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Aaron DeRuyter fishes for country twang


For a while there, Rochester musician Aaron DeRuyter figured the best way to describe his music was by calling it country. The thing is he didn't really like country ... or did he?

"Eventually it occurred to me that I did actually like country," DeRuyter says. "And I was playing alt-country before I knew it was alt-country. But I almost feel it should be called country-alt."

DeRuyter loves music and he loves fly fishing — both share equal importance in his life.

"To me, they're the same," he says. "2016 marks 20 years since my first gig. And for the first time in 20 years, I have something other than music that gives me that feeling."

DeRuyter first made the scene fronting the Clifton Springs-based rock band Pompous Pilot. It was the post-grunge era and "we came out of the 90's angry, drinking our wine at Milestones," he says.

But as a stay at home dad, playing a Telecaster cranked up to 10 with a baby in the room wasn't such a great idea. So he bought a classical guitar, which led to slowing down, turning down, and the recording of his first solo musical outing, "Transit," released under the nom de guerre DeVall Music.

Coming from what he says was a "house full of folkies," DeRuyter plays some achingly sparse music regardless if it's tagged folk, country-alt, or whatever. He has just released "Astral," the first CD under his own name. Tweaked by producer Justin Roeland, "Astral" is an atmospheric gem full of reflection, self-deprecation, and forgiveness. The pervading primitive sophistication keeps it planted firmly on the ground, while the epic minimalism and sparse techno leanings probe the imagination like dreams.

"I've been clean and sober for two years for the first time in my life," DeRuyter says, equating good music with bad times. "It's amazing because I couldn't write for a long time. You know, you say, 'It's the misery that makes me an artist.' I'd never write songs that were happy. I'd write about things that were bothering me. Now it's still the same, except I can look back on things and say, 'Oh, what a mess I was.'"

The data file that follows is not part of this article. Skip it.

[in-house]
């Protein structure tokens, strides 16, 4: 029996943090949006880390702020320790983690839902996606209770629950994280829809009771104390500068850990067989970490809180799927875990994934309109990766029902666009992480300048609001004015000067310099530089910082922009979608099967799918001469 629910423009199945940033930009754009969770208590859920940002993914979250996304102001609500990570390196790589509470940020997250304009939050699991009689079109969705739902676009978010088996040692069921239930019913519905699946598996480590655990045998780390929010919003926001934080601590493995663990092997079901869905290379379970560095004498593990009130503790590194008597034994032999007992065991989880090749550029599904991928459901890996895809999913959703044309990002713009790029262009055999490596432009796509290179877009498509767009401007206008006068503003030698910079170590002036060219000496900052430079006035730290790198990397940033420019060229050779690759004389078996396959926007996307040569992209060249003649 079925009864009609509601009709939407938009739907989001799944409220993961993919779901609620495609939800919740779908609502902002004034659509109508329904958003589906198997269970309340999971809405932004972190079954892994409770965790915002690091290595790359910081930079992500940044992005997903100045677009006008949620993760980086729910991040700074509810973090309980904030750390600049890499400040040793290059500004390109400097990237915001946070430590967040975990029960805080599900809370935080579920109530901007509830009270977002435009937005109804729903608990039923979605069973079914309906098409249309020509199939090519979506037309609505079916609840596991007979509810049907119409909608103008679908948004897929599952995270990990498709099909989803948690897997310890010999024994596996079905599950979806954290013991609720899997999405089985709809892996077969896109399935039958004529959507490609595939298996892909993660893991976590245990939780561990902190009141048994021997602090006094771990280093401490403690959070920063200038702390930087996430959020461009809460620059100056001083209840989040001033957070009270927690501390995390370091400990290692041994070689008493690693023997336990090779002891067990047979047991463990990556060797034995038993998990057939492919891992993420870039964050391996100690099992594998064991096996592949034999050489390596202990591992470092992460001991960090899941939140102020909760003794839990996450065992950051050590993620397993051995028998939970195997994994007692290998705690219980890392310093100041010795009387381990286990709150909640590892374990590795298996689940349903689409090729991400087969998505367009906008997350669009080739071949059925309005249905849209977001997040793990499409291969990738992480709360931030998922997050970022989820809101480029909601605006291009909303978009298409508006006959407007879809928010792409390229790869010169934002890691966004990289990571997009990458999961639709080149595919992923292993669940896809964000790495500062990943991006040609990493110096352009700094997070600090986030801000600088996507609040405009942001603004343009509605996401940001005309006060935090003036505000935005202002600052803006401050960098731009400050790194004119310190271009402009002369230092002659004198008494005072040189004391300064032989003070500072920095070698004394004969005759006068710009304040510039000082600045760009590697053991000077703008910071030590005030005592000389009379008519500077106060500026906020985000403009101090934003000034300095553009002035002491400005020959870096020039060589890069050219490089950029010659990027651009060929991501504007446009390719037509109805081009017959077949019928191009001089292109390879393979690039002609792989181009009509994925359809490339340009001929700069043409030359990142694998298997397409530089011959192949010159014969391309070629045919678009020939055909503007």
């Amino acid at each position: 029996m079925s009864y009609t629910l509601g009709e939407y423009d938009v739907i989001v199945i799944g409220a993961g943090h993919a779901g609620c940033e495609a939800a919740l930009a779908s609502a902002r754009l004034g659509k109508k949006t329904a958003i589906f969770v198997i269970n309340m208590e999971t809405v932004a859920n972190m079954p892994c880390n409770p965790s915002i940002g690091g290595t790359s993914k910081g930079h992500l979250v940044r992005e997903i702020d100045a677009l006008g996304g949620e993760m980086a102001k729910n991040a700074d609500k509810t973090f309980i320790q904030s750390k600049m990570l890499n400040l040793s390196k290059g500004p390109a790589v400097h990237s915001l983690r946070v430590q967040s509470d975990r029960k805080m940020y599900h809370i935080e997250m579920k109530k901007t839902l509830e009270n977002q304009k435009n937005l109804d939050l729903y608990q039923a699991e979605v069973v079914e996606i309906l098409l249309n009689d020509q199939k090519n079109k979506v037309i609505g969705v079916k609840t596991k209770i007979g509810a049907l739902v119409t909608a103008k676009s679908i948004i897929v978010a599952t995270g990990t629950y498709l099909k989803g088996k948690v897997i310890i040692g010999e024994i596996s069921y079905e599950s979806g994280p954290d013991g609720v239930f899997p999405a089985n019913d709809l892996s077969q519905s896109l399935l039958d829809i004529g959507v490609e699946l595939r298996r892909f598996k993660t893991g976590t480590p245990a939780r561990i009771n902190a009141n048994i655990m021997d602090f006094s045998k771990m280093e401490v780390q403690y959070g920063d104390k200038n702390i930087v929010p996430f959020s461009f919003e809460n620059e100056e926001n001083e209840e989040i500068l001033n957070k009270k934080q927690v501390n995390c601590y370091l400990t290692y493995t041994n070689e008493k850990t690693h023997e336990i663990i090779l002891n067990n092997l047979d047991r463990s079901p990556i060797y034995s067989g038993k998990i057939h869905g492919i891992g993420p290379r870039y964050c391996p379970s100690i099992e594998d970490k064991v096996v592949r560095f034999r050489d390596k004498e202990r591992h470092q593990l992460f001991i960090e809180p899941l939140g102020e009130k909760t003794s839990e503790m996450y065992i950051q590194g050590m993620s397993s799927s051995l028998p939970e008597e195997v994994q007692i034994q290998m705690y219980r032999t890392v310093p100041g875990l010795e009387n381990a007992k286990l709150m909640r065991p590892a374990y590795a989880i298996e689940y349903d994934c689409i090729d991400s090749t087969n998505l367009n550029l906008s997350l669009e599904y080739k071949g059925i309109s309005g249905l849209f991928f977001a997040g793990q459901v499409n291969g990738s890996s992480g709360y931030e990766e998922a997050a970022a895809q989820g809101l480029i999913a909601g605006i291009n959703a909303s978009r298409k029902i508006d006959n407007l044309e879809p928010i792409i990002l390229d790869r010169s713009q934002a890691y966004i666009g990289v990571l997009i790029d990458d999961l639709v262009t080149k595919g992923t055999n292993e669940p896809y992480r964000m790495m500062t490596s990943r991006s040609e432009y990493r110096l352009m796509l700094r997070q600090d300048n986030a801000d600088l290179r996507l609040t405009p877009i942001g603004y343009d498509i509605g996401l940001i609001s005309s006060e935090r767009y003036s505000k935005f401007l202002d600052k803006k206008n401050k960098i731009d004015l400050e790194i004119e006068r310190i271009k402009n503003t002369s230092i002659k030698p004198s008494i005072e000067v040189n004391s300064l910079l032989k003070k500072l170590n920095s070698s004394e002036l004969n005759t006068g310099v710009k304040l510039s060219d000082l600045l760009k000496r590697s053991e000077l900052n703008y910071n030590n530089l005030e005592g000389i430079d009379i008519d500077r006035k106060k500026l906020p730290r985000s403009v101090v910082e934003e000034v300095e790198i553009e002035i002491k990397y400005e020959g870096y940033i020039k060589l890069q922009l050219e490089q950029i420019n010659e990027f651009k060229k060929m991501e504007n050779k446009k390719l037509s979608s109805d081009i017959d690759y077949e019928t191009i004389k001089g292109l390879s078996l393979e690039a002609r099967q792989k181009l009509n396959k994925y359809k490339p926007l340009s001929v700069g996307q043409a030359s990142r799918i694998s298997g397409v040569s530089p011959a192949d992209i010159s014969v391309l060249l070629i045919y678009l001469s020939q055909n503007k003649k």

DeRuyter keeps the wolves at bay as a musician and as an avid fly fisherman.

"There are days if you don't get your fill of music — in your ears, creating it, or even just pounding on a desk — that leads to frustration," he says. But chances are on most any day, you can find DeRuyter fishing when he's not playing guitar.

"I fish at least four times a week," he says. "When I can, I fish every day. I don't necessarily play guitar every day, but I make some sort of music every day." And with his ritual of rod and reel, DeRuyter loves fishing. DeRuyter loves fish.

"I never hurt a fish," he says. "I make sure my barbs are pinched down; I delicately hold the trout and let the trout go. I don't eat fish. I love fish so much. I wanna touch them, take their picture, and love them. My favorite part is at the very end, when you're holding them in the water and you start to see water filling up into their gills, they do a little kick and splash you, and rip up the creek again. And I just sit there in the water, and I'm almost floored. That's the same to me as a musical orgasm."

Just dig the metaphor when DeRuyter describes his music in angler's language.

"Well, the recording would be the release," he says. "And I almost feel that presentation, mending the line, getting in the perfect drift: that would be like figuring out the structure, finding the melody. When you forget the Am7, you didn't mend the line properly."

And a DeRuyter performance could be described as a sort of catch and release. "I just hope they're not as depressed as I am when I'm through, he says. "What a sad thing when it's over. You kinda want to do it forever."